options

Wodi meatThe supermarket counter where an employee slices the meat for you.

Once you’ve collected all you want to eat (no worries, you can always hop back in and out to get more food and drinks), the food is scanned at the special Wodi check out counter, where again you swipe the card to “pay” for it.

wodi pay

Wodi register

wodi payoutWodi’s supermarket checkout system.

Wodi has a great selection of different hotpot sauces that are all free. The most common one in Beijing is the plain majiang (sesame paste) dipping sauce, but there are many other options available at Wodi including ways to make your hotpot sauce more exciting by adding cilantro, garlic, chili, etc.

wodi 2 sauces whatsonweibo

wodi sauces whatsonweibo

Once at the table, your ordered hotpot is prepared by the Wodi staff and hot potting can start. Except for the hot pot placement, Wodi is completely self-service as there are no employees who will serve you drinks or food. You will have to step back into the supermarket to get your own stuff, and cook your own food in the pot.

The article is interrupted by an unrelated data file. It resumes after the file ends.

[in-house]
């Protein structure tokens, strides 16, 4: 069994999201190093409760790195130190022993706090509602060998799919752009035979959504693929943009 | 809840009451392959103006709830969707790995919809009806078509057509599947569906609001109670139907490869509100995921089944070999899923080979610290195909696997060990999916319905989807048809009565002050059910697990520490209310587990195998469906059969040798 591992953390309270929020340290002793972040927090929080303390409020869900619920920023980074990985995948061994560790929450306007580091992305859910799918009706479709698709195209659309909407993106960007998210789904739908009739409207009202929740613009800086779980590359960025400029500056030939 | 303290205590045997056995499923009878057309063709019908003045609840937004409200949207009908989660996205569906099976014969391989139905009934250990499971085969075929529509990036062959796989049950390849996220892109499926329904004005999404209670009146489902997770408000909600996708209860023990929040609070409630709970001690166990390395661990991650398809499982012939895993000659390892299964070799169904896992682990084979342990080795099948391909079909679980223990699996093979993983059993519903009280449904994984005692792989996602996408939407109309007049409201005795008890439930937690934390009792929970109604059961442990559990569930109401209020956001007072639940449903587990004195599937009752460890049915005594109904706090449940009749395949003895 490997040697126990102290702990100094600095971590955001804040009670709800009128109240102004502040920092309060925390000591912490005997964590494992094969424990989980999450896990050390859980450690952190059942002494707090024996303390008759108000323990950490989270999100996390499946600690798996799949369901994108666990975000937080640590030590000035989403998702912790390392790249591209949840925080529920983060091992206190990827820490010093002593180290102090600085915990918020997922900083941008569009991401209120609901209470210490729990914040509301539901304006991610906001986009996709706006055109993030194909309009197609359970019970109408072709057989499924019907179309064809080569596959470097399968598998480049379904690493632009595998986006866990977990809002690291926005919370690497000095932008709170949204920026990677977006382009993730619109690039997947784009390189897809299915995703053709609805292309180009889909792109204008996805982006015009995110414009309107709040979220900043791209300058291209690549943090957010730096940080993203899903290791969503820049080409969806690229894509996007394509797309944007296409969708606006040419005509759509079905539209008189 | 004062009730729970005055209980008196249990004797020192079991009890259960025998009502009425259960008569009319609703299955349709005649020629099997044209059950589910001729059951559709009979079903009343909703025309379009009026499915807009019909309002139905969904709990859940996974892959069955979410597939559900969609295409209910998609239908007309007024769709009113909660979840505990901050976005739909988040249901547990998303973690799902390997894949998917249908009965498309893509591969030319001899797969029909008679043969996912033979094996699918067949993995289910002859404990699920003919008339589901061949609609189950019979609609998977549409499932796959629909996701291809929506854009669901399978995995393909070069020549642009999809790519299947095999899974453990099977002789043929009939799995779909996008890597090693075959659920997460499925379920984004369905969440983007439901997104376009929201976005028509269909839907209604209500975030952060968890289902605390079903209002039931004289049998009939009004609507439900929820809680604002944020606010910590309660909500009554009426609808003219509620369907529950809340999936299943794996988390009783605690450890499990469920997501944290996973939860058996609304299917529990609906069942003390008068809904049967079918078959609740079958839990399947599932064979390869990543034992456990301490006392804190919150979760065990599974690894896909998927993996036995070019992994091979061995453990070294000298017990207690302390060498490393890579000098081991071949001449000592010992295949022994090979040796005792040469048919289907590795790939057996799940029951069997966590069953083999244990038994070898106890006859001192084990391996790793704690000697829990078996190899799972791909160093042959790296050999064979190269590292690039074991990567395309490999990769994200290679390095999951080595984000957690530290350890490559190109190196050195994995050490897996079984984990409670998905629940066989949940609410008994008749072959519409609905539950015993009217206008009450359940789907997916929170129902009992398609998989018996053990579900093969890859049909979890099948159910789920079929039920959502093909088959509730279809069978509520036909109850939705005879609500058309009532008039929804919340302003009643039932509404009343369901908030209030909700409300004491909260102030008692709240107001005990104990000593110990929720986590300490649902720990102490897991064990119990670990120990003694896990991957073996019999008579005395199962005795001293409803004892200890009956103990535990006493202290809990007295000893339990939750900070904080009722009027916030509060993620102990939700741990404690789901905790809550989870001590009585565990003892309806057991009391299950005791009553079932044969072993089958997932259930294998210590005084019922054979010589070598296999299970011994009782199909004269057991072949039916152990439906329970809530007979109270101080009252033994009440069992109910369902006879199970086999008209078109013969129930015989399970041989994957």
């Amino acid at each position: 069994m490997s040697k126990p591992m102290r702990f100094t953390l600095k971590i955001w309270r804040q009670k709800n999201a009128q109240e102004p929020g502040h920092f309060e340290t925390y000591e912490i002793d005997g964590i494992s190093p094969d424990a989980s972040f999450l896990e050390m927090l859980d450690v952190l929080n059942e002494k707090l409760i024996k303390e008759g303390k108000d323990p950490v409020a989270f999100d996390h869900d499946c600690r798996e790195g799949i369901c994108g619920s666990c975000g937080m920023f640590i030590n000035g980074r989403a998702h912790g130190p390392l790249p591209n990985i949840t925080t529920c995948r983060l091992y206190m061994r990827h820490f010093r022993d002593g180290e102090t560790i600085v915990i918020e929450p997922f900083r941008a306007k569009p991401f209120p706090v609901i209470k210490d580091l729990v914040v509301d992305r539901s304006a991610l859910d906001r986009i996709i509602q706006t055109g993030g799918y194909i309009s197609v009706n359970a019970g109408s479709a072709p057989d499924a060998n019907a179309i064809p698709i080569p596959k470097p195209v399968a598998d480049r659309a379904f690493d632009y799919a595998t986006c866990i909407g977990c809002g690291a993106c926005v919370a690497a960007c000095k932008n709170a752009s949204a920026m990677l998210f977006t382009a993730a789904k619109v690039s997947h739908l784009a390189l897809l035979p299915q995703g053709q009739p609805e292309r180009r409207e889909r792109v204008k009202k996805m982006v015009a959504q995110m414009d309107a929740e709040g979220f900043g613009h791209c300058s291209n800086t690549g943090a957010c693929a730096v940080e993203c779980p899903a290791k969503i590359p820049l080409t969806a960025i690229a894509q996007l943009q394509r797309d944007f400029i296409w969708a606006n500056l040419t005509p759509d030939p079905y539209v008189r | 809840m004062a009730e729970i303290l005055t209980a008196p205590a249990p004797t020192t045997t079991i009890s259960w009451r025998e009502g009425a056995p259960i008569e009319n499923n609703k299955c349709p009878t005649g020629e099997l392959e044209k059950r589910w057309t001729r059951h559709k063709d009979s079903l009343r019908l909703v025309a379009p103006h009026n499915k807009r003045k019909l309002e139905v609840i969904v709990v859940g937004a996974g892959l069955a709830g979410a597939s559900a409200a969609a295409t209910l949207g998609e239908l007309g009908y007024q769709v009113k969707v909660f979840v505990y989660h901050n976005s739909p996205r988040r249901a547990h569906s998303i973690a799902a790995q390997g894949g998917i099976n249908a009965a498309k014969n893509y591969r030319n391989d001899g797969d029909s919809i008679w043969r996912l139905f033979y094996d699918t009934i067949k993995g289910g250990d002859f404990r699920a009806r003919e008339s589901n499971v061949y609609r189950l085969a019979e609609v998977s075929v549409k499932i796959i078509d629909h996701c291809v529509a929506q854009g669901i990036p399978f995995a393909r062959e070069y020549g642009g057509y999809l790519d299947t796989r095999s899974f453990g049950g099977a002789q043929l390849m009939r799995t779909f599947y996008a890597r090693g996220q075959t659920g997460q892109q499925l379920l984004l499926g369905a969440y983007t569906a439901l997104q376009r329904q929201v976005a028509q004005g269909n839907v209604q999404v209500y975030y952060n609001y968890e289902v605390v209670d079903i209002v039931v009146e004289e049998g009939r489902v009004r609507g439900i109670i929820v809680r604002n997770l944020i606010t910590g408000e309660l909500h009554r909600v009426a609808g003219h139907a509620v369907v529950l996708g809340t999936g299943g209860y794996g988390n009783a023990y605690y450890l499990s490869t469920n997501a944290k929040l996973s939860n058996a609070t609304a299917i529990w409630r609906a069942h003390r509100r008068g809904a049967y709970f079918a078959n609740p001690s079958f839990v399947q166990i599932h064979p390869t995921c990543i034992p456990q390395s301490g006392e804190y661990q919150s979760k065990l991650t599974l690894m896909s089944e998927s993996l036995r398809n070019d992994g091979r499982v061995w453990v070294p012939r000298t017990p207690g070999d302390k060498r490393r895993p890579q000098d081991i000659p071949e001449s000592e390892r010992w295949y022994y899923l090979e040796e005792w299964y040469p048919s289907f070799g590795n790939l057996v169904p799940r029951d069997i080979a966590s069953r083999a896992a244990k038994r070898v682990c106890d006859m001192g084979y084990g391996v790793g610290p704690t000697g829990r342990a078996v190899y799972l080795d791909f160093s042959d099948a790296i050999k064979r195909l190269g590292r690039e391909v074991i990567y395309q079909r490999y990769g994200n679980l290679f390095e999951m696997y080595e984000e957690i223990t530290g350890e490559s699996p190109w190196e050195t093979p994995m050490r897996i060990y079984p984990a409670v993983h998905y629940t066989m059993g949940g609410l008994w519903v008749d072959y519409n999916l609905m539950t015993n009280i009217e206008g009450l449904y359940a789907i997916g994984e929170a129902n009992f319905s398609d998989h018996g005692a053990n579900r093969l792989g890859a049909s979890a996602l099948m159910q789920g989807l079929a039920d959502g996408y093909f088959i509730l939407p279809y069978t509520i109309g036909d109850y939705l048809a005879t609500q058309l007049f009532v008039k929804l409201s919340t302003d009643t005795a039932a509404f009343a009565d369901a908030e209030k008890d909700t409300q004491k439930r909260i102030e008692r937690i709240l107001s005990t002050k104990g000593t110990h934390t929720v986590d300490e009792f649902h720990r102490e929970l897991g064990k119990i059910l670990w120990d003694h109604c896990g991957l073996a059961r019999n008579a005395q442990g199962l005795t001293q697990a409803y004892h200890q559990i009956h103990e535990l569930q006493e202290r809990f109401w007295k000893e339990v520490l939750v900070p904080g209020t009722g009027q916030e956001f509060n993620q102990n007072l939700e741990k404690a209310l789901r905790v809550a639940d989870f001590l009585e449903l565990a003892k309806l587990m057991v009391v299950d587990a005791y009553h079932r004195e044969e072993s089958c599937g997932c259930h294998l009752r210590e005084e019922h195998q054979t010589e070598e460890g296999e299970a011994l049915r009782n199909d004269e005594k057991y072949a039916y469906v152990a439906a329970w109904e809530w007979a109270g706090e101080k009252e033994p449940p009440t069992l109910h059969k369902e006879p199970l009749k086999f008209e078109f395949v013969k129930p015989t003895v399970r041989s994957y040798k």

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toutiao

Wodi does all it can to make their customers as comfortable as possible to make them stay longer at the rented table. Tables have outlets to recharge mobile phones, there is free wifi, hair bands to keep the hair out of your face, and aprons to protect clothes from hotpot stains. In the meantime, the time for the table is counted by every 15 minutes you use it.

When food is finished and the bellies are full, it is time to pay. In a digital-focused store like Wodi, WeChat pay is the way to go, although there are other payment options available. As long as you have WeChat credit, “you just need to bring your mobile phone”, as my fellow hotpotters say, and you’re done. You give employees the Wodi card which you used for the supermarket and the table-time costs are added to it. For three persons spending multiple hours at Wodi eating and drinking, we spent a total of 240¥ (36US$)

wodi whatsonweibo finished

For the true hotpot connoisseurs, Wodi might not be your hotpot heaven for its tastes are classic but not as refined as renowned hot pot restaurants in China. But for its price, quality, cleanliness, comfort, and above all, its no-nonsense, self-service, digital approach, Wodi is the place to go.

According to its founder, this is still the “1.0 phase” of Wodi, with the future “2.0 Wodi” offering customers more digital options and services. Keep an eye on this one – it might just be the hot pot paradise China’s digital-loving hot pot foodies have been waiting for.

– By Manya Koetse